Court life itself reflected shift. Elizabeth aslo began enforcing greater fines for not attending church each week from a few shillings to several pounds. Though no documents in Elizabeth’s handwriting survives to tell whether she truly believed in the Protestant faith as staunchly as projected by her governmental ministers and policies, one thing is certain, when King Phillip attempted to invade England with the Spanish Armada, Elizabeth was further turned from Catholicism. In 1588, when King Phillip II launched an attack that, logically, should have decimated the English fleet, known as the Spanish Armada, he justified it by citing the Papal Bull that excommunicated Elizabeth in 1570.
Norfolk for life and Henry for 10 years with a proviso that he would be allowed to inherit from his father. But on the death of John of Gaunt in 1399, the Lancastrian estates were confiscated by the King, and Henry decided to return, seemingly to claim his promised inheritance. 	Taking advantage of the King’s absence in Ireland, Henry landed on July 4, 1399, at Ravenspur, near Bridington, where he was soon joined by the northern nobles who were unhappy with the policies of the monarchy. By the end of the month Henry and his followers had raised an army and marched to Bristol. When Richard returned in August, the royal army started to desert; Henry claimed the throne for himself, and on August 19 he captured Richard near Conway.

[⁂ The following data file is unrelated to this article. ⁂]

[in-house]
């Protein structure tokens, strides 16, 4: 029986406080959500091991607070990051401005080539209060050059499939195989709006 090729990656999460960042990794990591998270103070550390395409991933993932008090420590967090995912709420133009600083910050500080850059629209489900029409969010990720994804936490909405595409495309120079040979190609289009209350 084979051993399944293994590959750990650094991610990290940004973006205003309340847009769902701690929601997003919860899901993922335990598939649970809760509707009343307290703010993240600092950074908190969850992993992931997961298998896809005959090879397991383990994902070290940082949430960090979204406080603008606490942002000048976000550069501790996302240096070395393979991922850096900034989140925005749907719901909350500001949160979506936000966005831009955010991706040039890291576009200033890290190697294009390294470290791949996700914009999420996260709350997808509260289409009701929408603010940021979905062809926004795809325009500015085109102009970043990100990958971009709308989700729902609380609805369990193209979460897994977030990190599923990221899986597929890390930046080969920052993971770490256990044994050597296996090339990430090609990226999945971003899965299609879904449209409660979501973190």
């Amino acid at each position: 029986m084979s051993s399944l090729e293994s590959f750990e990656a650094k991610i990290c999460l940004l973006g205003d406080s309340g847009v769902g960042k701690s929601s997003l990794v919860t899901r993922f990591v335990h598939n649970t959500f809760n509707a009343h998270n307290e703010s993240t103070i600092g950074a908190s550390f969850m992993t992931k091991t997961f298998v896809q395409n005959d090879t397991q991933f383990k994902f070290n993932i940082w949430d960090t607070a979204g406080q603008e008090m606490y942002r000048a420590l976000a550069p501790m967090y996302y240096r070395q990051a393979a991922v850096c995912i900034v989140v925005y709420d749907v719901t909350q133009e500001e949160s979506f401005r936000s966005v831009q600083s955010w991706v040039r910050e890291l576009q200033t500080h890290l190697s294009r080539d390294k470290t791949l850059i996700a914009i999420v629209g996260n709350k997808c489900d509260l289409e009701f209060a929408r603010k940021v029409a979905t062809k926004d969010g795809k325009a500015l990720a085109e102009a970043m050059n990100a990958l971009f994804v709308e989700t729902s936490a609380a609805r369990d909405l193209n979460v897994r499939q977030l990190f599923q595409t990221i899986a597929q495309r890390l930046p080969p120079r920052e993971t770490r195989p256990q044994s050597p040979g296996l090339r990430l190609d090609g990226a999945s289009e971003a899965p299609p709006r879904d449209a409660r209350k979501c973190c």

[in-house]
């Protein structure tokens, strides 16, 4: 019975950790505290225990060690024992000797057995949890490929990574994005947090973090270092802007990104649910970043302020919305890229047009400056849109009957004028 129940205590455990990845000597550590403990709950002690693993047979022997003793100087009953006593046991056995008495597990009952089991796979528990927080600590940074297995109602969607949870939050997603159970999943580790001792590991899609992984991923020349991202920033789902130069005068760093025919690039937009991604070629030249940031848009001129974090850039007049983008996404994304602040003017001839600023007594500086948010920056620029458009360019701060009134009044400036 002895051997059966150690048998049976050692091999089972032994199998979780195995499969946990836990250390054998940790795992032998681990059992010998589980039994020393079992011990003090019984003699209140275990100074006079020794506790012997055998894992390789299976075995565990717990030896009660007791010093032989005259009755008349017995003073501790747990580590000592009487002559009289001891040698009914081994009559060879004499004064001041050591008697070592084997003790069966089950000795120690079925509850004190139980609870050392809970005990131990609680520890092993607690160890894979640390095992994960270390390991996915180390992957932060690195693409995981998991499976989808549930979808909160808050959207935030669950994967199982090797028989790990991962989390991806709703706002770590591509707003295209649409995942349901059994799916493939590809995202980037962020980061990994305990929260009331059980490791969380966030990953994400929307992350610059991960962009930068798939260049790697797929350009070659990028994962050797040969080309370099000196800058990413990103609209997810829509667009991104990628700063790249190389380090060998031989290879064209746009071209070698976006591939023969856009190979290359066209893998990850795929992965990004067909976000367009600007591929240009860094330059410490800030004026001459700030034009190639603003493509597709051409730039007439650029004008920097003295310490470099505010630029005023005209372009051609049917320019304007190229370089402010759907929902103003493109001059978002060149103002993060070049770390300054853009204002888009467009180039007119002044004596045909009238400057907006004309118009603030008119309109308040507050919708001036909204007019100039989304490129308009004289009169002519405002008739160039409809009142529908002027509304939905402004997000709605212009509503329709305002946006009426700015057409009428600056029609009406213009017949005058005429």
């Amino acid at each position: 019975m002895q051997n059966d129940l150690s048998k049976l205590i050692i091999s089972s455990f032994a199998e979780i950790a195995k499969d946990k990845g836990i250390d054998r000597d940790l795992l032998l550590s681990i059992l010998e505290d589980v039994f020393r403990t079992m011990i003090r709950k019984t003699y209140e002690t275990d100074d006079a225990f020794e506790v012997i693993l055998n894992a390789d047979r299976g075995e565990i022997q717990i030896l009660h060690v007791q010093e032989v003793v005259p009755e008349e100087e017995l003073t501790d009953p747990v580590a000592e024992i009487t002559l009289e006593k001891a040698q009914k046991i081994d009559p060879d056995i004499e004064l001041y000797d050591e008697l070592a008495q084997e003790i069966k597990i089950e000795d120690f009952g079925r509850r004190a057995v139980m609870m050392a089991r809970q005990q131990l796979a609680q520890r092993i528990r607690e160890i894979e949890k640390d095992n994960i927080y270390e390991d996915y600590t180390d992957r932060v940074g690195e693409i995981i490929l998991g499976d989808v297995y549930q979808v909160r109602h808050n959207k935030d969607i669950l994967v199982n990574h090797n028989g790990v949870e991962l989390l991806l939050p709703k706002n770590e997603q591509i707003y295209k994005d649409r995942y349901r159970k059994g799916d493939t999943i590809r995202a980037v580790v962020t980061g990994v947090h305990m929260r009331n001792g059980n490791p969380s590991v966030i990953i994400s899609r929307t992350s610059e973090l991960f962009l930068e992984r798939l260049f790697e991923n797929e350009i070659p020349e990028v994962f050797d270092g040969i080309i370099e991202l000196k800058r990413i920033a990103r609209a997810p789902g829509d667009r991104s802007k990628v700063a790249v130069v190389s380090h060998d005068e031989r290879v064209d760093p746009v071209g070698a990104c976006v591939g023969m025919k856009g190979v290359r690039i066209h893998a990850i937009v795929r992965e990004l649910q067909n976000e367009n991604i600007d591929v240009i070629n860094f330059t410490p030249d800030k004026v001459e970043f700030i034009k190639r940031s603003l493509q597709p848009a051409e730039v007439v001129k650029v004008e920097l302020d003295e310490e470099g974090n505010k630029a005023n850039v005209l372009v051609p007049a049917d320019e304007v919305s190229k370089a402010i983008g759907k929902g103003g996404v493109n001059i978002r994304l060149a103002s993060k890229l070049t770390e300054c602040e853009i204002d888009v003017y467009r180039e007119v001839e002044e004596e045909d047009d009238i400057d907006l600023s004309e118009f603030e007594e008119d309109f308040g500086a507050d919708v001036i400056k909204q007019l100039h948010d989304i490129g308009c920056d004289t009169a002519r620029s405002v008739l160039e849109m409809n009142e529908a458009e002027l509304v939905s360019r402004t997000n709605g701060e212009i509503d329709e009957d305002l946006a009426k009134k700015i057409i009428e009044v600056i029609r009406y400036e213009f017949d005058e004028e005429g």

The divided rule was short lived, ○“Carloman had succumbed to disease after ruling two years in common with his brother, at his death Charles was unanimously elected King of the Franks” (Einhard 27). By the time Charlemagne was elected King of the Franks, his country had already occupied the majority of France, all of the Netherlands, and Belgium, most of Switzerland, and a sizeable portion of Germany. During his reign of forty-seven years he added even more territories including: Saxony, Bavaria, parts of Austria, the Kingdom of Lombardy, and the Spanish March, which was in the Pyrenees along the French border. During his reign Charlemagne managed to amass a kingdom that became the largest in the history of Western Europe, after the collapse of the Roman Empire. After Pope Leo III called on Charlemagne for assistance after being brutalized by the Romans, ○“Charles accordingly went to Rome, to sent in order the affairs of the Church, which were in great confusion, and passed the whole winter there” (Einhard 56).
The reign of Charlemagne was full of wars and invasions. Charlemagne became king of half of the Frankish empire while the other half was given to his brother, Carloman. When Pepin died, there was a void that needed filling and Charles and his brother were both made kings by the Frankish people. This division was not peaceful and the reign was marked with each brother fighting for the other’s land and power. When Carloman died and his wife Gerberga fled to Italy, Charlemagne became king of both halves of the Frankish kingdom.
Henry VIII wanted a male to take over his throne so when he felt his time was running out, Henry VIII needed to divorce his Queen at that time but the Catholic Church wouldn’t allow this. He separated from the church and brought England with him. He turned England into a Protestant nation. Needless to say people were confused and had to make huge adjustments. At the beginning of Elizabeth’s reign there was confusion.